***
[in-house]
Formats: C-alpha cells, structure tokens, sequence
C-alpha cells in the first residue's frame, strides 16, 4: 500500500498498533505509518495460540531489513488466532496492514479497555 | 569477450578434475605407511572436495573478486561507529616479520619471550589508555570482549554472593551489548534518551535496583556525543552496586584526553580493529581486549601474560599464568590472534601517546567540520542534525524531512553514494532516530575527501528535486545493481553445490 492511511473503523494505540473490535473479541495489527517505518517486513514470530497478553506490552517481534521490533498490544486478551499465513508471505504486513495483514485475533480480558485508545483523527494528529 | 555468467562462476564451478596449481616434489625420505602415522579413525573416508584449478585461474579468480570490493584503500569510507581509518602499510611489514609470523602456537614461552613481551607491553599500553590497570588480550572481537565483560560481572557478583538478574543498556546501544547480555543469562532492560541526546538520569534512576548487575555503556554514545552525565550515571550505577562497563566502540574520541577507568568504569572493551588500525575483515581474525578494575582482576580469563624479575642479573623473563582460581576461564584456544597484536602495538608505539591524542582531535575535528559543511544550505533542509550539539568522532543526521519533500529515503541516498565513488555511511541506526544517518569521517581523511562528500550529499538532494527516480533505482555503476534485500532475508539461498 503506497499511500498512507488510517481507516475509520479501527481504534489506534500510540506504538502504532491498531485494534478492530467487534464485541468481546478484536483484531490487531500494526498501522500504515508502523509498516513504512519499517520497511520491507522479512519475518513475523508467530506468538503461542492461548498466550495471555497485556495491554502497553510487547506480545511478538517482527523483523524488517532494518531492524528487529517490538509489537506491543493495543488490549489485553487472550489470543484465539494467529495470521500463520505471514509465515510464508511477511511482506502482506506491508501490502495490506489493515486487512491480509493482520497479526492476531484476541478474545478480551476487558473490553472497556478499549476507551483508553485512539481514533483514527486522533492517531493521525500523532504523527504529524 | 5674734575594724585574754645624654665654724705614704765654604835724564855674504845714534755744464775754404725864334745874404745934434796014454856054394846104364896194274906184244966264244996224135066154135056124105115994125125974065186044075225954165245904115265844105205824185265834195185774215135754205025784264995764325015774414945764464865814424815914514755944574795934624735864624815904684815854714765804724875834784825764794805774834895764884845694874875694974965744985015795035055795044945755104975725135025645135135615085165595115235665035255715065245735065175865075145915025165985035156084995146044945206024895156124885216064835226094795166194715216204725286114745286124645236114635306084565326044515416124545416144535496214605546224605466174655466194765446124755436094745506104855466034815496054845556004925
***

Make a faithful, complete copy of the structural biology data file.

[in-house]
Formats: C-alpha cells, structure tokens, sequence
C-alpha cells in the first residue's frame, strides 16, 4: 500500500498498533505509518495460540531489513488466532496492514479497555 | 569477450578434475605407511572436495573478486561507529616479520619471550589508555570482549554472593551489548534518551535496583556525543552496586584526553580493529581486549601474560599464568590472534601517546567540520542534525524531512553514494532516530575527501528535486545493481553445490 492511511473503523494505540473490535473479541495489527517505518517486513514470530497478553506490552517481534521490533498490544486478551499465513508471505504486513495483514485475533480480558485508545483523527494528529 | 555468467562462476564451478596449481616434489625420505602415522579413525573416508584449478585461474579468480570490493584503500569510507581509518602499510611489514609470523602456537614461552613481551607491553599500553590497570588480550572481537565483560560481572557478583538478574543498556546501544547480555543469562532492560541526546538520569534512576548487575555503556554514545552525565550515571550505577562497563566502540574520541577507568568504569572493551588500525575483515581474525578494575582482576580469563624479575642479573623473563582460581576461564584456544597484536602495538608505539591524542582531535575535528559543511544550505533542509550539539568522532543526521519533500529515503541516498565513488555511511541506526544517518569521517581523511562528500550529499538532494527516480533505482555503476534485500532475508539461498 503506497499511500498512507488510517481507516475509520479501527481504534489506534500510540506504538502504532491498531485494534478492530467487534464485541468481546478484536483484531490487531500494526498501522500504515508502523509498516513504512519499517520497511520491507522479512519475518513475523508467530506468538503461542492461548498466550495471555497485556495491554502497553510487547506480545511478538517482527523483523524488517532494518531492524528487529517490538509489537506491543493495543488490549489485553487472550489470543484465539494467529495470521500463520505471514509465515510464508511477511511482506502482506506491508501490502495490506489493515486487512491480509493482520497479526492476531484476541478474545478480551476487558473490553472497556478499549476507551483508553485512539481514533483514527486522533492517531493521525500523532504523527504529524 | 5674734575594724585574754645624654665654724705614704765654604835724564855674504845714534755744464775754404725864334745874404745934434796014454856054394846104364896194274906184244966264244996224135066154135056124105115994125125974065186044075225954165245904115265844105205824185265834195185774215135754205025784264995764325015774414945764464865814424815914514755944574795934624735864624815904684815854714765804724875834784825764794805774834895764884845694874875694974965744985015795035055795044945755104975725135025645135135615085165595115235665035255715065245735065175865075145915025165985035156084995146044945206024895156124885216064835226094795166194715216204725286114745286124645236114635306084565326044515416124545416144535496214605546224605466174655466194765446124755436094745506104855466034815496054845556004925